Developing wearables doesn’t have to be the exclusive domain of genius tech engineers.
If you have the idea and know which audience you are addressing, there are just a few elements you have to think about while figuring out the best product fit.
The infographic below divides potential wearables users into four categories: the road warrior, the fitness junkie, the techno-chic, and finally the savvy granny.
While looking at the various types, it becomes clear that no matter what you are aiming to develop, it is important to make sure it is either beautiful to the eye, caters to a personal need, or connects users socially- or all three.
The market is growing larger in choices and opportunities, and promises to be very big despite a slow start. Juniper Research expects more than 130 million smart wearable devices to ship by 2018; global shipments of wearable "smart glasses" alone will reach 10 million each year by 2018, compared with an estimated 87,000 in 2013, reports Reuters.
When it comes to our region, if you are an aspiring entrepreneur with a passion for hardware, don’t hesitate. It’s easier than you might imagine.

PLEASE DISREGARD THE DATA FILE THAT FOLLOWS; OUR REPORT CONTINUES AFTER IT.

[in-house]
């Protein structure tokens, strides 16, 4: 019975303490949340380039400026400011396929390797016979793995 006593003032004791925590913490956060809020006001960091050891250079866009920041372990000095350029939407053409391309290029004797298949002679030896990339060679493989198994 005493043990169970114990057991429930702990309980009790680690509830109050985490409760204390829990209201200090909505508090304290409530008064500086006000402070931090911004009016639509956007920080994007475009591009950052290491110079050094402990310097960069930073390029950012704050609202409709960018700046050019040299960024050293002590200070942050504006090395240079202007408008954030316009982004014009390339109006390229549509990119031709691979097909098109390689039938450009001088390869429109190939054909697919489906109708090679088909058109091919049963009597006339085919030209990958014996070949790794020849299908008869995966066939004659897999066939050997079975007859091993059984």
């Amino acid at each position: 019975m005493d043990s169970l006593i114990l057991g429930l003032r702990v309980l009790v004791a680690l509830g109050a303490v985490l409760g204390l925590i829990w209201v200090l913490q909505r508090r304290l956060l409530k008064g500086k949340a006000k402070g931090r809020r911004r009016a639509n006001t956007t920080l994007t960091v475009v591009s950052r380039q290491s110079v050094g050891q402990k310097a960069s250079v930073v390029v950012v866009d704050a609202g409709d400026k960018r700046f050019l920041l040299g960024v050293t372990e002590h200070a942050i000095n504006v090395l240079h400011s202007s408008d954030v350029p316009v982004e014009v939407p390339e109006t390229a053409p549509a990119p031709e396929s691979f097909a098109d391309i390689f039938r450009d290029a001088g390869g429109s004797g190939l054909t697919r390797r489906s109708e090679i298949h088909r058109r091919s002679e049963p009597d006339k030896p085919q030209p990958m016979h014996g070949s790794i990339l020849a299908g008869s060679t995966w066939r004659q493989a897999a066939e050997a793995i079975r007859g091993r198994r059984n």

Young Lebanese woman Hind Hobeika came up with the idea for Instabeat, a device that measures the performance of swimmers, when she was only 21. Two years later, she’s working with a Chinese manufacturer on the first batch to be tested by users.
Two more Lebanese entrepreneurs, Bassam Jalgha and Hassane Slaibi, have partnered with HAXLR8R, a hardware-focused startup accelerator based between San Francisco and Shenzhen, and moved to China to closely manage and monitor the production of their product, Roadie Tuner. Recently the startup met its $60,000 USD goal on Kickstarter.
The most popular of these mini-computers have so far mainly been strapped to a user's wrist or face. But, while following up with the large variety of wearables displayed at the CES in Las Vegas, we saw more devices created to be worn on other parts of the body, and not always built to quantify your moves or rate your steps. Some, like this Nestle bra that tweets to remind women about their breast cancer exam, are made to raise awareness or lead social campaigns.
Click on the infographic for a larger image.